For Immediate Distribution
May 28, 2014
BATON ROUGE, La. Yesterday the Senate Judiciary B Committee endorsed Representative Lopinto’s Secret Execution bill and added a last minute amendment to deprive the Louisiana Board of Pharmacy of any oversight capacity over the sale and handling of lethal injection drugs. The Bill would allow the State to send Department of Corrections staff to other states with wads of cash to purchase lethal narcotics from pharmacies not regulated in Louisiana. If an execution is botched, the bill prohibits any public inquiry or hearing into what has gone wrong.
At the Senate Hearing on the Bill, Sidney Garmon of the Louisiana Coalition for Alternatives to the Death Penalty and Steve Beatty, Editor of The Lens testified against the Bill. Garmon noted that the Bill prevents citizens from knowing the most significant facts -- how Government behaves when it determines who should live and who should die. Steve Beatty from The Lens testified about the need for public review of financial transactions made by the government to secure executions: “I would like to see that when our state carries out the most severe penalty possible, that it is done with the greatest oversight and opportunity for review and accountability possible.”
Representative Lopinto’s bill seeks to curtail growing criticism of the manner in which the death penalty is carried out by removing public access to information and depriving the Board of Pharmacy and other regulatory bodies of oversight. Rather than ensure executions are carried out correctly, the State is increasing risks that executions will be botched, result in torture, or fail to work. It also prevents the citizens of Louisiana from making informed decisions about the most significant moral issues of the day.
“If Government can’t perform executions in the light of day, according to the rules, we should reconsider our decision to allow Government to execute people.” Mercedes Montagnes, of the Promise of Justice Initiative.
The first recorded botched execution in modern times occurred in Louisiana, when the State’s effort to execute Willie Francis did not work. Review of the procedures revealed that a prison guard was intoxicated when he attempted to execute Francis. Louisiana is now at risk of repeating the botched executions seen earlier this year in Ohio and Oklahoma.
If we are going to have the death penalty, then state officials cannot continue to cloak executions in secrecy, which prevents counsel for the condemned, the courts and the public from obtaining basic details about the states’ execution processes. The Promise of Justice Initiative is working to ensure that Louisiana does not carry out experimental executions behind a wall of silence.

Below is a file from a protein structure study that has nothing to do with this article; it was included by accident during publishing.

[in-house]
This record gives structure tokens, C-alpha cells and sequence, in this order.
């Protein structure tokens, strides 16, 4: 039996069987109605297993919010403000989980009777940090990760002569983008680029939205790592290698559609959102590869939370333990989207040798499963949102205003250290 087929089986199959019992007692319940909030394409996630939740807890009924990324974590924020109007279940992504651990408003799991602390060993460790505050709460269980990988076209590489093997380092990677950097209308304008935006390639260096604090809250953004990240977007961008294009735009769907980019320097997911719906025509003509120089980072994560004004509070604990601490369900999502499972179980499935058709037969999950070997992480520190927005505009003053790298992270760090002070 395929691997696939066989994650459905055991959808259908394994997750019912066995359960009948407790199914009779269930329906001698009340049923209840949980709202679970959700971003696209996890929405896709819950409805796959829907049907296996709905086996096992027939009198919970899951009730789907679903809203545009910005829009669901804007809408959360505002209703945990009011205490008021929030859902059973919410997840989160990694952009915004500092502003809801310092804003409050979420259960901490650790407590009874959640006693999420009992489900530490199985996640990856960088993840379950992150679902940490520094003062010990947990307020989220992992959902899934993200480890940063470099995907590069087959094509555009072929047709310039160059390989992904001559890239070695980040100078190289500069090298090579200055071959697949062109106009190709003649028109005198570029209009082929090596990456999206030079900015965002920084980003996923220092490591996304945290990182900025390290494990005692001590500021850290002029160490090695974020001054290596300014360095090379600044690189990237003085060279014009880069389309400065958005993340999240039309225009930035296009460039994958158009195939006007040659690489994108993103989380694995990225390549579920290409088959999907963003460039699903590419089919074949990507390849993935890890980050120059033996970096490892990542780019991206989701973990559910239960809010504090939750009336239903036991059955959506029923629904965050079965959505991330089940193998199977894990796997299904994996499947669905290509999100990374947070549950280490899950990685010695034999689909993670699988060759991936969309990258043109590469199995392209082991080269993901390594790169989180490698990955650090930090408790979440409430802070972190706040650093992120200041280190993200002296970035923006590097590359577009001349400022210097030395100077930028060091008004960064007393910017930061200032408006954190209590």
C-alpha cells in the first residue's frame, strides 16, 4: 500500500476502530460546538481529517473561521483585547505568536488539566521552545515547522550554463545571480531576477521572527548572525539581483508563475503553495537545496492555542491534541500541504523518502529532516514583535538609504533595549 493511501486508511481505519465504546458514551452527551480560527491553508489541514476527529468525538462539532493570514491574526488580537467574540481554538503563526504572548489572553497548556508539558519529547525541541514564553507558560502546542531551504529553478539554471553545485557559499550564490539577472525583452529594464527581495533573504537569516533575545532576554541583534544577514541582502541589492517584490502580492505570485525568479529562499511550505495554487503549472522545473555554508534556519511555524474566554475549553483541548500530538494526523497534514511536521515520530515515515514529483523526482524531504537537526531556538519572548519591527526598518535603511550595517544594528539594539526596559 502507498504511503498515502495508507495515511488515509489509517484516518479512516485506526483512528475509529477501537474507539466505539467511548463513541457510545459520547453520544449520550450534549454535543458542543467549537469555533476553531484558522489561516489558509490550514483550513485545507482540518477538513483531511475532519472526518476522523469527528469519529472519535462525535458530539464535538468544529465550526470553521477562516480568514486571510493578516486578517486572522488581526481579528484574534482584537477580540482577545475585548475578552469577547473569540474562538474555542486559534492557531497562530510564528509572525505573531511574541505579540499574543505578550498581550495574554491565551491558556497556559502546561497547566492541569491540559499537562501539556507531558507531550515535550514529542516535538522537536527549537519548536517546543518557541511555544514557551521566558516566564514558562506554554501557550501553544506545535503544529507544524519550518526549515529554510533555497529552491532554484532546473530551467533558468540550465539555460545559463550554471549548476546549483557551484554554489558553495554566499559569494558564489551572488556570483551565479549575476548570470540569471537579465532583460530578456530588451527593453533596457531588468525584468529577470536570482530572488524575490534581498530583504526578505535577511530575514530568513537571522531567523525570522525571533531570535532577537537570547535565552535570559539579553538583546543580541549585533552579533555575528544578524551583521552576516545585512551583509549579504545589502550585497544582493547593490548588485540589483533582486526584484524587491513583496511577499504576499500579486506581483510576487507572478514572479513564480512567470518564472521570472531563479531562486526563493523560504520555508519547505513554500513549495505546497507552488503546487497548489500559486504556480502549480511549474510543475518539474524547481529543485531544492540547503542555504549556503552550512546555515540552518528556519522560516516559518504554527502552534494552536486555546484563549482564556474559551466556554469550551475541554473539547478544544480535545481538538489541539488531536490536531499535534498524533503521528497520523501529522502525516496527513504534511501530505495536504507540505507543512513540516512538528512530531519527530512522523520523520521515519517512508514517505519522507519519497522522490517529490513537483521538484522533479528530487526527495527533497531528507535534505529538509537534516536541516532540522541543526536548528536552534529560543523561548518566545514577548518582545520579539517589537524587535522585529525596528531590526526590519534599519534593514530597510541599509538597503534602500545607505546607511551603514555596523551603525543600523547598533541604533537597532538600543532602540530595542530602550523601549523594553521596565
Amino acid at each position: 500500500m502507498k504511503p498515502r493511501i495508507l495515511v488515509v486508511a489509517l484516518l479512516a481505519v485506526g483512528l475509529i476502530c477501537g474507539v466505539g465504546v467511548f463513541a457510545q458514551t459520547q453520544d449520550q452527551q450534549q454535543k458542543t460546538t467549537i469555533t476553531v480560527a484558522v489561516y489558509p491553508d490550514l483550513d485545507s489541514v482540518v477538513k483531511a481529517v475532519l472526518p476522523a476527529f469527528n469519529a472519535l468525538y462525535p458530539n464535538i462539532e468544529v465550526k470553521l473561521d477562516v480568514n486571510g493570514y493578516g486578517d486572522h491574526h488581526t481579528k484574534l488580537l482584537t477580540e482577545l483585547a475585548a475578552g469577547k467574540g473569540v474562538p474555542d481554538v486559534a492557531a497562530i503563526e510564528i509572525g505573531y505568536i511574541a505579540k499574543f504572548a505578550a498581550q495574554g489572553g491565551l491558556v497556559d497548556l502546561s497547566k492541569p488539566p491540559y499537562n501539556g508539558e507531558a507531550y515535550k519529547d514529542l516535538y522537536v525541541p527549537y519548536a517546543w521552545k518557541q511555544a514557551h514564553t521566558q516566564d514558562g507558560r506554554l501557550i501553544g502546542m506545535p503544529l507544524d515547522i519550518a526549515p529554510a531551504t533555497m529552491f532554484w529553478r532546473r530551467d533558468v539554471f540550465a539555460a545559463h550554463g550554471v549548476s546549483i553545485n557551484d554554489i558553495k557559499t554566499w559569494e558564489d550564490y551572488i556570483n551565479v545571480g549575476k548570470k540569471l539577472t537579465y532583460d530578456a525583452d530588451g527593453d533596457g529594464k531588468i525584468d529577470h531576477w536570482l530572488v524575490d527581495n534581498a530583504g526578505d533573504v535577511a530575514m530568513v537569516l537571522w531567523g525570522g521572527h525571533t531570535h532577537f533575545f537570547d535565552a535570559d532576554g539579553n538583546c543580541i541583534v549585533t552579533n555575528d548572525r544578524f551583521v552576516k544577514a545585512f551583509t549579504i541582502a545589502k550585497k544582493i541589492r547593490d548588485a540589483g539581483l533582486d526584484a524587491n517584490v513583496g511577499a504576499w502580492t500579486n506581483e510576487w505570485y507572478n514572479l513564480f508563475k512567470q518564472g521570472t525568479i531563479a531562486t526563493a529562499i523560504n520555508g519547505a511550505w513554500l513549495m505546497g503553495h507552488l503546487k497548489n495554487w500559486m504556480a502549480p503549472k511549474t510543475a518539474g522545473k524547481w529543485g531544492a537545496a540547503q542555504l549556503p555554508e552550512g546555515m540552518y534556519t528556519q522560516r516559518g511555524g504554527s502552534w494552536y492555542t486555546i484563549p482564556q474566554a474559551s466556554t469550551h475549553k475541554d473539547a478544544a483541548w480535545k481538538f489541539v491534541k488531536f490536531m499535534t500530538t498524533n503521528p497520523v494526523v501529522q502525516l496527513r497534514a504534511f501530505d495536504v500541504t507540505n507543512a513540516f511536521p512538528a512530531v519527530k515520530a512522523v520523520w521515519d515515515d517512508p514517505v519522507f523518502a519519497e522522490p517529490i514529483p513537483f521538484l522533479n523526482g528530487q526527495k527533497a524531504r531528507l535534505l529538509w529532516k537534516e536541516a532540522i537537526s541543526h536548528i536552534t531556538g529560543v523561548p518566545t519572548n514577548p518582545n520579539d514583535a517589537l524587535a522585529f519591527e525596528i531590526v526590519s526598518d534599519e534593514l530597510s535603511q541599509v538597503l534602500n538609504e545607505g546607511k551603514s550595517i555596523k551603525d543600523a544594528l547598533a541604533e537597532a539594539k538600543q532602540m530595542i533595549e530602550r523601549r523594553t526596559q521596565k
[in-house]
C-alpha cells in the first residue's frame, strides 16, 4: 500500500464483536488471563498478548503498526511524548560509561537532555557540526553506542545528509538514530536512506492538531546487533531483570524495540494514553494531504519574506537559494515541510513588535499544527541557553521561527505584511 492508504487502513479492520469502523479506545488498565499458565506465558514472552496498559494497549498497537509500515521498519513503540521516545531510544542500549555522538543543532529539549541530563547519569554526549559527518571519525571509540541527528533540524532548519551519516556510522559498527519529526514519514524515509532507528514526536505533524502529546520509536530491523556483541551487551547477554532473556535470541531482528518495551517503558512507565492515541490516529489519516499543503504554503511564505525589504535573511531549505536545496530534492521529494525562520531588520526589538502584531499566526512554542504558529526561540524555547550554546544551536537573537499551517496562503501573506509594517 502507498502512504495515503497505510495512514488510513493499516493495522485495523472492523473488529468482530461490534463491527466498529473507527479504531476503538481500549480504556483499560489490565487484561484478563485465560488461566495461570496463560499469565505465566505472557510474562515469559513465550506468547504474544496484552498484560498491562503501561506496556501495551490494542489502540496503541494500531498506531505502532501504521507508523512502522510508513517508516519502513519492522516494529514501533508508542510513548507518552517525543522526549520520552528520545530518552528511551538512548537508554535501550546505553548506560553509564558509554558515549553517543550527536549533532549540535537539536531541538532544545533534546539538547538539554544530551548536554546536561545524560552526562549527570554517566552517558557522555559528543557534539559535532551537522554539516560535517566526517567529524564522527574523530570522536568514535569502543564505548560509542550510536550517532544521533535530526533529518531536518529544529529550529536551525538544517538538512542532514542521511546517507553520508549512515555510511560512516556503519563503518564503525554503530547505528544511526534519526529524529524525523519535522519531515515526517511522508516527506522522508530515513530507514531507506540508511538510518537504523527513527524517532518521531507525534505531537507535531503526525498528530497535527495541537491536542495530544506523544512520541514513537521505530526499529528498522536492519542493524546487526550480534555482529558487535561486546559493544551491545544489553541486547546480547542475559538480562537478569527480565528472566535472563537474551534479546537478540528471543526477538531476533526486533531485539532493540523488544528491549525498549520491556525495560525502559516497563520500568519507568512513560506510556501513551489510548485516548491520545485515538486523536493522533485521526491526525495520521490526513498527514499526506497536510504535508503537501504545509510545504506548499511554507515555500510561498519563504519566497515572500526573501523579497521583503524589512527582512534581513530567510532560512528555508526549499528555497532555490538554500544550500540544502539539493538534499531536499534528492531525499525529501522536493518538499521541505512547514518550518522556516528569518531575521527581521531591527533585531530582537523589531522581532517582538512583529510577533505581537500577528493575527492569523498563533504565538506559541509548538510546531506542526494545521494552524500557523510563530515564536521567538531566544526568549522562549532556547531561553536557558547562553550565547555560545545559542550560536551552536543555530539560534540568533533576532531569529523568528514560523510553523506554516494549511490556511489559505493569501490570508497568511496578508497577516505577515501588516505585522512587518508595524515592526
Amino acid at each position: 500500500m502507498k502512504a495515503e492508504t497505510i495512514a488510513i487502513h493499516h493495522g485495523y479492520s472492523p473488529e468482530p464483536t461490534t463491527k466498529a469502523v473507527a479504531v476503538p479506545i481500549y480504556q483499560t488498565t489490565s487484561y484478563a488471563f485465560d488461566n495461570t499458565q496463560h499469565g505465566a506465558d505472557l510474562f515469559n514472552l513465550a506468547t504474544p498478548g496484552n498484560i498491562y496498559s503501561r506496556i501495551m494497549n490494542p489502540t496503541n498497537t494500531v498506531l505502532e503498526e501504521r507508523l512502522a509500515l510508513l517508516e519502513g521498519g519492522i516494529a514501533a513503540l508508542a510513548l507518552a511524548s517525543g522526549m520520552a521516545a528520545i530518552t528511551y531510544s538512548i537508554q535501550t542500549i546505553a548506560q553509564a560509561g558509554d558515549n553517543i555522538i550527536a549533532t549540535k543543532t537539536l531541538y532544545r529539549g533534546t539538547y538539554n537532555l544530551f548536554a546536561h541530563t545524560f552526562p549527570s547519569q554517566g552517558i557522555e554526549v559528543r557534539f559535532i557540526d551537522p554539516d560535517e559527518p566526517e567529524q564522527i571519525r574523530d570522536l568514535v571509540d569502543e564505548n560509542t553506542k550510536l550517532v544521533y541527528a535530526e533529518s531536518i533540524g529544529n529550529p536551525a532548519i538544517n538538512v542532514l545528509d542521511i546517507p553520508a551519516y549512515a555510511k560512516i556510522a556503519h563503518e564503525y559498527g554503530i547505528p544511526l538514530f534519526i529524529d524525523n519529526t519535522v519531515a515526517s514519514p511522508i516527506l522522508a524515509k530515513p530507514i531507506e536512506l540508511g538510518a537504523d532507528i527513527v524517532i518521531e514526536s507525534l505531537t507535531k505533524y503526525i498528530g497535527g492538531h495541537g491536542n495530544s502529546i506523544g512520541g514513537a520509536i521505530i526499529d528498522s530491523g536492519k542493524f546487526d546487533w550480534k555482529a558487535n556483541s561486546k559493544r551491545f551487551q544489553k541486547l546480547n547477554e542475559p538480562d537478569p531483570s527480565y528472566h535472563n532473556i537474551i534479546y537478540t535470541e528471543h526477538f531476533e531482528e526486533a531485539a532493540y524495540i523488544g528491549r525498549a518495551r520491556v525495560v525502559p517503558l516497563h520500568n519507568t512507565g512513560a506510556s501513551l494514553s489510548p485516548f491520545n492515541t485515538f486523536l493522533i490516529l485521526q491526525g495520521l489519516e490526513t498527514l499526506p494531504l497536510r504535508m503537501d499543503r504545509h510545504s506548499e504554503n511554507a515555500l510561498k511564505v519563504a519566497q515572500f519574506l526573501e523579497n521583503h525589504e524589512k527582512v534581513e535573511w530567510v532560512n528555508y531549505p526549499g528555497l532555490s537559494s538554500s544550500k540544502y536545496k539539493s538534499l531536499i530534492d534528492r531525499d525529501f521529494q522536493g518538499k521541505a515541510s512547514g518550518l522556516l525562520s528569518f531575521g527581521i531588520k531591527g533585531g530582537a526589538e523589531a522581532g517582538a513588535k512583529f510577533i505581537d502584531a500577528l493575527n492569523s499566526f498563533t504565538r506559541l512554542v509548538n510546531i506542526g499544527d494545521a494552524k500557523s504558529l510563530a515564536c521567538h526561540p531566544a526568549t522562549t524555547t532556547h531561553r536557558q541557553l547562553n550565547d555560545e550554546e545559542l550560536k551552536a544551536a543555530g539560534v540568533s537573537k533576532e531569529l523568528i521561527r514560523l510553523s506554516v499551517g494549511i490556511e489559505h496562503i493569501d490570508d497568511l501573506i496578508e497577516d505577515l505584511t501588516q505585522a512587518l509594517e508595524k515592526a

Recent Botched Executions
A description of additional botched executions is available here. Recent botched executions have resulted in calls from various figures, both Republican Governors and President Obama acknowledged the need for transparency and clarity with regard to the method that states use to administer capital punishment.
Executions in Oklahoma and South Dakota performed with compounded pentobarbital – the drug that Louisiana’s execution protocol calls for - appeared to have had serious problems, including the January 9th execution of Oklahoman Michael Lee Wilson, whose last words, after being injected with compounded pentobarbital, were, “I feel my whole body burning.” Oklahoma has refused to provide any information about what might have gone wrong in Mr. Wilson's execution, but expert pharmacologist Larry D. Sasich, PharmD, MPH, FASHP, signed a sworn affidavit stating, "It is my opinion that Mr. Wilson's reaction is consistent with contaminated pentobarbital sodium injection."
In October 2012, in South Dakota, Eric Robert was executed using compounded pentobarbital. Witnesses reported that he “appeared to clear his throat and gasp heavily, at which point his skin turned a blue-purplish hue. Mr. Robert opened his eyes and they remained open until his death, and his heart continued beating for 10 minutes after he ceased to breathe.”
Clayton Lockett’s botched execution last month was the result of the secrecy around lethal injection procedures that officials in Oklahoma fought tooth and nail to protect. In fact, the execution was called off as a result of the extreme torture being endured by the condemned man who later died of a massive heart attack. In response to this botched execution, the Republican Governor called for an investigation into what went wrong. The very type of investigation called for by the Governor would not be possible under Representative Lopinto’s Secret Execution Bill.
On January 16th, 2014 Ohio media eyewitness reports of the Dennis McGuire execution, which took more than 20 minutes, observed, “McGuire started struggling and gasping loudly for air, making snorting and choking sounds which lasted for at least 10 minutes, with his chest heaving and his fist clinched. Deep, rattling sounds emanated from his mouth.” McGuire was executed using a new, untested two-drug combination: midazolam, a sedative, and hydromorphone, a morphine derivative. His attorneys had argued that using an untested combination of drugs carried excess risk of extreme pain and suffering during the execution. The state disagreed.
An Ohio execution in 2009 ended with the State’s failure to execute the condemned after several hours of unsuccessful attempts.
Text of Representative Lopinto’s bill can be found here. Text of the Amendment to allow Louisiana to use drugs from other states can be found here.
Contact: Mercedes Montagnes